How to Make Your WordPress Site Blazing Fast

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Today’s web users have the need for speed. With internet and cellular connections getting faster and faster, users expect sites to feel snappy. As developers, we must make sure we’re doing our best to serve those pages quickly. This article will focus on what you should be doing to make sure your WordPress sites are as fast as possible.

Make Your WordPress Site Blazing Fast

There are essentially two main categories that performance can be broken down into: front-end and back-end. Back-end is anything related to the server and how data is populated on a page (PHP code in your theme is the “back-end”). The front-end consists of all your assets (CSS, JavaScript, images, etc.) and markup. Everything a web browser reads and interprets is the “front-end”. This distinction is important because it’s good to know what you’re optimizing and, even more importantly, where you need to optimize the most.

To actually test site speed, use a combination of WebPagetest and Google PageSpeed Insights. WebPagetest gives you a good idea of the actual time (in seconds) that a site takes to load, explaining where bottlenecks may be. PageSpeed Insights is best for looking at how your front-end is site is rendered by the browser.

Front-end performance

The golden rule of performance, according to Fastly’s Steve Souders is that 80-90% of a page’s total load time consists of the front-end. The back-end’s 10-20% is crucially important, but even if you’re using the fastest host around, your site still won’t live up to its full potential without optimizing the front-end and users perceive it to load quickly. Perception is an important part of front-end optimization. A user doesn’t care how many seconds a site takes to load. A user cares about how quickly they can interact with a site without a delay. Not that you shouldn’t be worried about the actual load time (you should), but by following these techniques, you can make sure that your site is in a usable state fast, before loading the rest of the page assets.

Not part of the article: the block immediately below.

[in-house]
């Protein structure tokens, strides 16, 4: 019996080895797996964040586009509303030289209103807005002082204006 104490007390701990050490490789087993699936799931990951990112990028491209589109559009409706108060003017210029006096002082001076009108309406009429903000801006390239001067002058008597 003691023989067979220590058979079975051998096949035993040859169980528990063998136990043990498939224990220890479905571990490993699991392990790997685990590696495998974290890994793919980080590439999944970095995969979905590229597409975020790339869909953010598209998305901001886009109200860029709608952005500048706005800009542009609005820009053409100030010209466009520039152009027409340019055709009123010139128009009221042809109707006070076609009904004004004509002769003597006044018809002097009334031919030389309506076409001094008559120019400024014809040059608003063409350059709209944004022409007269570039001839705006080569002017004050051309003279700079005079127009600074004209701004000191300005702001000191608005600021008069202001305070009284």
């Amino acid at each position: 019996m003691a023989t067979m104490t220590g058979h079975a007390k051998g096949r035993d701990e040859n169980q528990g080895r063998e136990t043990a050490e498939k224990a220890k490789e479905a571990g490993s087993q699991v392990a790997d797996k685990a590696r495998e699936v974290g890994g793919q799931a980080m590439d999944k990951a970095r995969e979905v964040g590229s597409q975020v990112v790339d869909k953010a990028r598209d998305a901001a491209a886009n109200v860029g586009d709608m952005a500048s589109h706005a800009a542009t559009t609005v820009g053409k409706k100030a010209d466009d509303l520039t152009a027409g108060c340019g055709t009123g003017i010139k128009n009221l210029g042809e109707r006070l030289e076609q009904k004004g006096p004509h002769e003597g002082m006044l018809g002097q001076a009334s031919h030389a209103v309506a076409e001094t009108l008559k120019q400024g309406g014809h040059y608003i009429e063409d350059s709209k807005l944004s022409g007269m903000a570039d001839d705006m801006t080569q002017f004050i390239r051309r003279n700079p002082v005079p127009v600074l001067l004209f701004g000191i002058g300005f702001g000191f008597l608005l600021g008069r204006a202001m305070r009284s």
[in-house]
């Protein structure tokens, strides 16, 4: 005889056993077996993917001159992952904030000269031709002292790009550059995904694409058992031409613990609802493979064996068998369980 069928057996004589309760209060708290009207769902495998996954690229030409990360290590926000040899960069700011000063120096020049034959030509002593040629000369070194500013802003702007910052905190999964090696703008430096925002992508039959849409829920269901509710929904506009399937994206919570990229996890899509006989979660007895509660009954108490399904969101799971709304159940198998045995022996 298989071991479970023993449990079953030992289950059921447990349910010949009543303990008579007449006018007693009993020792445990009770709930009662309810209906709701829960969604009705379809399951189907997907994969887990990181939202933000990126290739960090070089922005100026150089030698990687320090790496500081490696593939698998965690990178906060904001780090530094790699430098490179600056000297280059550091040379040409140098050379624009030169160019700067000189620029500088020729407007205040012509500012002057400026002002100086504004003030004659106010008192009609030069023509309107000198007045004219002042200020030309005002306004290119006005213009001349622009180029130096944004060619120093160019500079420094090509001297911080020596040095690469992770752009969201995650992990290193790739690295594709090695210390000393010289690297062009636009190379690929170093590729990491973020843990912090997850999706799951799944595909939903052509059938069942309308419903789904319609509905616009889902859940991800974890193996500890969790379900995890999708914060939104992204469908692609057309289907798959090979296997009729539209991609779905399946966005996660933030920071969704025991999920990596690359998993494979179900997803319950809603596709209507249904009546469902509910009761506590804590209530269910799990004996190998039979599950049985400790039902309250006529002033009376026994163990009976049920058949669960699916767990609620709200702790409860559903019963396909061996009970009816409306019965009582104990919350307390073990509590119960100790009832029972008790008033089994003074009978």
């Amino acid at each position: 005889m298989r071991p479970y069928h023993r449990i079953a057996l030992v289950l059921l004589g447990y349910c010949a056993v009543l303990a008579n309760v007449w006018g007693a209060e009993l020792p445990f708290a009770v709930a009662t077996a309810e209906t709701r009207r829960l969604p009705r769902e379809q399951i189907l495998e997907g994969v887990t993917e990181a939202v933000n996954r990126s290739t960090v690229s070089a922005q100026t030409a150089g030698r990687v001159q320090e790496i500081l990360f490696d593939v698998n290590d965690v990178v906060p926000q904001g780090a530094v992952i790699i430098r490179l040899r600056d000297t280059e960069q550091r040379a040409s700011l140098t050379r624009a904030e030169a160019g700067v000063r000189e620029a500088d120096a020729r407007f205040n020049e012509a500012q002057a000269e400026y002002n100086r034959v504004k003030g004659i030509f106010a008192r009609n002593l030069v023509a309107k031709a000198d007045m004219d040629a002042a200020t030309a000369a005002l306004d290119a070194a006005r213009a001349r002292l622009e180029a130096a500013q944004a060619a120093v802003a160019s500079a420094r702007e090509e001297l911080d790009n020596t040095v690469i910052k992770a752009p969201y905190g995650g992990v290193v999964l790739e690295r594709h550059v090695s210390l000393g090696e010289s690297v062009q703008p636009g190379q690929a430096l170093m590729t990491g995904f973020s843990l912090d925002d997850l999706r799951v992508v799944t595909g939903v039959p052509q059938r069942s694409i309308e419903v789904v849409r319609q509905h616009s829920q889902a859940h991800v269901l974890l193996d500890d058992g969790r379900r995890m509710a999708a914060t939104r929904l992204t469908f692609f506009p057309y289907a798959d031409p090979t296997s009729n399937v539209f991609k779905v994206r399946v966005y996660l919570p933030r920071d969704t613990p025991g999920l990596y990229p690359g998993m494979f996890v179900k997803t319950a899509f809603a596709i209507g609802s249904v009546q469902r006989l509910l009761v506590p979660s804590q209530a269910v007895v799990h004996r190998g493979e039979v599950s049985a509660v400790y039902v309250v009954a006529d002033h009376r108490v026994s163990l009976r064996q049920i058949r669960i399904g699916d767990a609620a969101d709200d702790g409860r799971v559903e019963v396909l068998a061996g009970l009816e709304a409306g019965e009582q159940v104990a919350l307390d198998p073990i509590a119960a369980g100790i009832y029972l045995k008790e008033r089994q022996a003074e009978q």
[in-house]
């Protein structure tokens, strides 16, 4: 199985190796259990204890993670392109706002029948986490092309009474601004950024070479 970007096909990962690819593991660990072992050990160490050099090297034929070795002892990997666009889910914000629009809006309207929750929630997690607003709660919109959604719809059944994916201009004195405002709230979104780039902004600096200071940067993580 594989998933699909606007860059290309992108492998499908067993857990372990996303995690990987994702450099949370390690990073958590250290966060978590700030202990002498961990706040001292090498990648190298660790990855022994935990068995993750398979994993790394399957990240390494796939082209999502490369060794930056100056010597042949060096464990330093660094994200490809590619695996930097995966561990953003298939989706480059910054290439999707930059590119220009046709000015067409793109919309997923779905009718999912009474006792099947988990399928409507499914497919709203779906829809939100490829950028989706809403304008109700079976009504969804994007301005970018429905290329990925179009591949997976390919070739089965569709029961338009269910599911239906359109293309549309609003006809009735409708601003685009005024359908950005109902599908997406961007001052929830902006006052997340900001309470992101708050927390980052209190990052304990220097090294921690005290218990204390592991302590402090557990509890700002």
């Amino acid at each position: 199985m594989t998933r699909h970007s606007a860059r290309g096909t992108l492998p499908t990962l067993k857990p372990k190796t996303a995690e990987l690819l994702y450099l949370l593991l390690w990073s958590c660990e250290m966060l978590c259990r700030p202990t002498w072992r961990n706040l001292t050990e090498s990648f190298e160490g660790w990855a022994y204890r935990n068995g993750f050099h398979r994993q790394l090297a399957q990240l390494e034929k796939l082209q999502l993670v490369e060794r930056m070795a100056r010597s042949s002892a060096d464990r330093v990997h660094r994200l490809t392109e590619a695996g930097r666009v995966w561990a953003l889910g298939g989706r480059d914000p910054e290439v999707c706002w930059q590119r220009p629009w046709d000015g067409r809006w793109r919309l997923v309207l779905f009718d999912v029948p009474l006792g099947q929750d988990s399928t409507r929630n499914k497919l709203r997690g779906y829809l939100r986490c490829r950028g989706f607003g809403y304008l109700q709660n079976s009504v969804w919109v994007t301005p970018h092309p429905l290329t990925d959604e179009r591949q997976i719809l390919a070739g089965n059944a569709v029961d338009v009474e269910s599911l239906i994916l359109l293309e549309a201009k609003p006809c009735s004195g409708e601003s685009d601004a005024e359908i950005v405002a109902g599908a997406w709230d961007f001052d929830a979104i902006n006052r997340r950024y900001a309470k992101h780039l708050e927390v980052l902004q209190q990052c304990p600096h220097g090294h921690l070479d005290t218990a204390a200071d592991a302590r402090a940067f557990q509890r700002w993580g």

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Before delivering CSS to the browser, it’s important to compress it and remove unused selectors.

Once your stylesheet is ready to go, the easiest (and standard) way to load it is to reference it in the <head>. The browser will load and parse it before the rest of the DOM is loaded. However, there’s a new technique where “critical” styles are inlined in the <head> and then the full stylesheet is loaded asynchronously using JavaScript. This technique can be used when trying to get a site to load (or perceive to load) in under a second, but it’s a great tool to keep in your arsenal. Check out this great extensive article on using this technique.

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The golden rule(s) of optimizing JavaScript are simple: serve as few JavaScript files as possible and minify and concatenate. Third-party WordPress plugins can bloat your document with unminified blocking JavaScript files, so it’s important to be mindful when choosing plugins. Ideally, you’d concatenate ALL JavaScript files into one and then minify it. When that’s not possible, HTML attributes called async and defer can be used to load JavaScript files asynchronously or once the rest of the page is loaded.

The most common place to reference JavaScript is at the bottom, right before the closing tag. However, there are more advanced techniques to load JavaScript. The Filament Group has several tools you can use for this. The best approach is to load scripts dynamically by inlining a small function in the <head> that appends script tags without blocking the rest of the page. For more information, check out the loadJS script.


Images are often the biggest files on a page, responsible for the largest load time delay. The good thing about images is that, unlike CSS and JavaScript, most browsers load them asynchronously. That helps with the perceived performance of a page. But it’s still important that A) you’re serving as few images as possible and B) those images are compressed as much as possible.

Compression tools are necessary for squeezing out as much excess as possible on images. ImageOptim is a great free Mac compression app, along with OptiPNG and jpegtran for use with task runners like Grunt.

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Web fonts are super common these days.Google Web Fonts make sites pop. It’s easy to not realize the performance hit you take by just referencing them in the <head<. The performance hit is small, but every little bit counts! For best performance using web fonts, check out the the Web Font Loader, co-developed by Google and Typekit. It’s an open source script that both manages the loading of your fonts from third parties like Google Web Fonts and allows them to load asynchronously (getting tired of that word yet?).